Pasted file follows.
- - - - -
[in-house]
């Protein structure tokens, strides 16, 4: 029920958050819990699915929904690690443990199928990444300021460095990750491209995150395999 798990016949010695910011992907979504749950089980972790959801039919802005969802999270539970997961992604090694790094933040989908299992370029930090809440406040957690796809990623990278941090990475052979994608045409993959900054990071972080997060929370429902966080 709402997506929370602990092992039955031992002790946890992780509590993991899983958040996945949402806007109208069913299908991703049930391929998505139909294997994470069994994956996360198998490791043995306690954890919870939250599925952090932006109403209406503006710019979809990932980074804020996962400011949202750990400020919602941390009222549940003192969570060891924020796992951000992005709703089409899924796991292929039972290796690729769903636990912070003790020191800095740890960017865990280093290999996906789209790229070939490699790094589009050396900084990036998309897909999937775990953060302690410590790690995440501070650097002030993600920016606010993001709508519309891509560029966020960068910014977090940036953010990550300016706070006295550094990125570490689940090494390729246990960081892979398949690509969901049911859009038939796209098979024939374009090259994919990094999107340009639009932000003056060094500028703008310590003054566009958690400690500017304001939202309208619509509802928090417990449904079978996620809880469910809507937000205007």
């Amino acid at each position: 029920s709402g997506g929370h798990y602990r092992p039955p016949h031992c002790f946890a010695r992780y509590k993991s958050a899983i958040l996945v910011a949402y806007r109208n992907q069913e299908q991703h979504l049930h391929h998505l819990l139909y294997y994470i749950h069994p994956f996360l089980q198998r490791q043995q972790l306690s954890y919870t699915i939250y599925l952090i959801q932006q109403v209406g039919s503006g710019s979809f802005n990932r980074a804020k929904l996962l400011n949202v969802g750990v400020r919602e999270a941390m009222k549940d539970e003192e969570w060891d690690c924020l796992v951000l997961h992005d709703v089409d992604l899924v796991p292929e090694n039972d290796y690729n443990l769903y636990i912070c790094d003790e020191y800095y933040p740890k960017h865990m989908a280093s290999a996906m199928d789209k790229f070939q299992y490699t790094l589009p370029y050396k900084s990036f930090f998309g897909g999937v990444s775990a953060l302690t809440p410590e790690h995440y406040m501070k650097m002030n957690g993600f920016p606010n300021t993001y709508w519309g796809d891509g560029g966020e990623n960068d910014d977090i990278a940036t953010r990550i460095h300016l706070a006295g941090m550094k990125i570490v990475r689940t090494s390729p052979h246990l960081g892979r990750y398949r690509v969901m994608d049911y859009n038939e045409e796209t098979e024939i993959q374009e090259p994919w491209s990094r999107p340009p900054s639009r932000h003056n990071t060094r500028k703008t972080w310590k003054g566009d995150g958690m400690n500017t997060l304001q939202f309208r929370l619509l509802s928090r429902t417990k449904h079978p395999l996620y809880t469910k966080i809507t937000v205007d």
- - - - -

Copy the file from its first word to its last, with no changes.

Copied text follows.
[in-house]
């Protein structure tokens, strides 16, 4: 029920958050819990699915929904690690443990199928990444300021460095990750491209995150395999 798990016949010695910011992907979504749950089980972790959801039919802005969802999270539970997961992604090694790094933040989908299992370029930090809440406040957690796809990623990278941090990475052979994608045409993959900054990071972080997060929370429902966080 709402997506929370602990092992039955031992002790946890992780509590993991899983958040996945949402806007109208069913299908991703049930391929998505139909294997994470069994994956996360198998490791043995306690954890919870939250599925952090932006109403209406503006710019979809990932980074804020996962400011949202750990400020919602941390009222549940003192969570060891924020796992951000992005709703089409899924796991292929039972290796690729769903636990912070003790020191800095740890960017865990280093290999996906789209790229070939490699790094589009050396900084990036998309897909999937775990953060302690410590790690995440501070650097002030993600920016606010993001709508519309891509560029966020960068910014977090940036953010990550300016706070006295550094990125570490689940090494390729246990960081892979398949690509969901049911859009038939796209098979024939374009090259994919990094999107340009639009932000003056060094500028703008310590003054566009958690400690500017304001939202309208619509509802928090417990449904079978996620809880469910809507937000205007």
């Amino acid at each position: 029920s709402g997506g929370h798990y602990r092992p039955p016949h031992c002790f946890a010695r992780y509590k993991s958050a899983i958040l996945v910011a949402y806007r109208n992907q069913e299908q991703h979504l049930h391929h998505l819990l139909y294997y994470i749950h069994p994956f996360l089980q198998r490791q043995q972790l306690s954890y919870t699915i939250y599925l952090i959801q932006q109403v209406g039919s503006g710019s979809f802005n990932r980074a804020k929904l996962l400011n949202v969802g750990v400020r919602e999270a941390m009222k549940d539970e003192e969570w060891d690690c924020l796992v951000l997961h992005d709703v089409d992604l899924v796991p292929e090694n039972d290796y690729n443990l769903y636990i912070c790094d003790e020191y800095y933040p740890k960017h865990m989908a280093s290999a996906m199928d789209k790229f070939q299992y490699t790094l589009p370029y050396k900084s990036f930090f998309g897909g999937v990444s775990a953060l302690t809440p410590e790690h995440y406040m501070k650097m002030n957690g993600f920016p606010n300021t993001y709508w519309g796809d891509g560029g966020e990623n960068d910014d977090i990278a940036t953010r990550i460095h300016l706070a006295g941090m550094k990125i570490v990475r689940t090494s390729p052979h246990l960081g892979r990750y398949r690509v969901m994608d049911y859009n038939e045409e796209t098979e024939i993959q374009e090259p994919w491209s990094r999107p340009p900054s639009r932000h003056n990071t060094r500028k703008t972080w310590k003054g566009d995150g958690m400690n500017t997060l304001q939202f309208r929370l619509l509802s928090r429902t417990k449904h079978p395999l996620y809880t469910k966080i809507t937000v205007d």